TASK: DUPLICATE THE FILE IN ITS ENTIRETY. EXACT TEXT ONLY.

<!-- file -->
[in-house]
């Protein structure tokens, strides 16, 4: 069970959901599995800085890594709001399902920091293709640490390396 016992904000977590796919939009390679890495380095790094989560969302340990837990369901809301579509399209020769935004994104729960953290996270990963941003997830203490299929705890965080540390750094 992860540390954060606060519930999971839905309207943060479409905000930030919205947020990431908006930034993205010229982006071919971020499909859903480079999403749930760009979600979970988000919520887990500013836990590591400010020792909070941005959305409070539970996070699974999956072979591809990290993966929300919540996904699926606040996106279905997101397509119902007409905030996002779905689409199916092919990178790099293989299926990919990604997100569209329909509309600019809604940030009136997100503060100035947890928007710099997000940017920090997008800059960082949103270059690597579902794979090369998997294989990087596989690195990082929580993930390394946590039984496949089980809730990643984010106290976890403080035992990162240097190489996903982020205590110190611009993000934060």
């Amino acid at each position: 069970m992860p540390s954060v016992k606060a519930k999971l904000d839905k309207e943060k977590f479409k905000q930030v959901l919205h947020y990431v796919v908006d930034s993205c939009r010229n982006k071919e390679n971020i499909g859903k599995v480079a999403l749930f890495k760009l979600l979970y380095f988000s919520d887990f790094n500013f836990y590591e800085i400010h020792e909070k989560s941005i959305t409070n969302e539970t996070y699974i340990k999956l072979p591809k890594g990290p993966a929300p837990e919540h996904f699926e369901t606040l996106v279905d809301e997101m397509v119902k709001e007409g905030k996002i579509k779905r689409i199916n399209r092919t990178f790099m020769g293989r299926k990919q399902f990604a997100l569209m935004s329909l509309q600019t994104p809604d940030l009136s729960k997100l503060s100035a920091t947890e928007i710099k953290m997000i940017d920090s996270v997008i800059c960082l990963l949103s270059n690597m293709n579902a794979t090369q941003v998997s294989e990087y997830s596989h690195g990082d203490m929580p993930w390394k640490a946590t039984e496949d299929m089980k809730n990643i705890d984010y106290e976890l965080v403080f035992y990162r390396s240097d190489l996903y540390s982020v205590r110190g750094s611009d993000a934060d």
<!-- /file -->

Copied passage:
[in-house]
């Protein structure tokens, strides 16, 4: 069970959901599995800085890594709001399902920091293709640490390396 016992904000977590796919939009390679890495380095790094989560969302340990837990369901809301579509399209020769935004994104729960953290996270990963941003997830203490299929705890965080540390750094 992860540390954060606060519930999971839905309207943060479409905000930030919205947020990431908006930034993205010229982006071919971020499909859903480079999403749930760009979600979970988000919520887990500013836990590591400010020792909070941005959305409070539970996070699974999956072979591809990290993966929300919540996904699926606040996106279905997101397509119902007409905030996002779905689409199916092919990178790099293989299926990919990604997100569209329909509309600019809604940030009136997100503060100035947890928007710099997000940017920090997008800059960082949103270059690597579902794979090369998997294989990087596989690195990082929580993930390394946590039984496949089980809730990643984010106290976890403080035992990162240097190489996903982020205590110190611009993000934060």
């Amino acid at each position: 069970m992860p540390s954060v016992k606060a519930k999971l904000d839905k309207e943060k977590f479409k905000q930030v959901l919205h947020y990431v796919v908006d930034s993205c939009r010229n982006k071919e390679n971020i499909g859903k599995v480079a999403l749930f890495k760009l979600l979970y380095f988000s919520d887990f790094n500013f836990y590591e800085i400010h020792e909070k989560s941005i959305t409070n969302e539970t996070y699974i340990k999956l072979p591809k890594g990290p993966a929300p837990e919540h996904f699926e369901t606040l996106v279905d809301e997101m397509v119902k709001e007409g905030k996002i579509k779905r689409i199916n399209r092919t990178f790099m020769g293989r299926k990919q399902f990604a997100l569209m935004s329909l509309q600019t994104p809604d940030l009136s729960k997100l503060s100035a920091t947890e928007i710099k953290m997000i940017d920090s996270v997008i800059c960082l990963l949103s270059n690597m293709n579902a794979t090369q941003v998997s294989e990087y997830s596989h690195g990082d203490m929580p993930w390394k640490a946590t039984e496949d299929m089980k809730n990643i705890d984010y106290e976890l965080v403080f035992y990162r390396s240097d190489l996903y540390s982020v205590r110190g750094s611009d993000a934060d």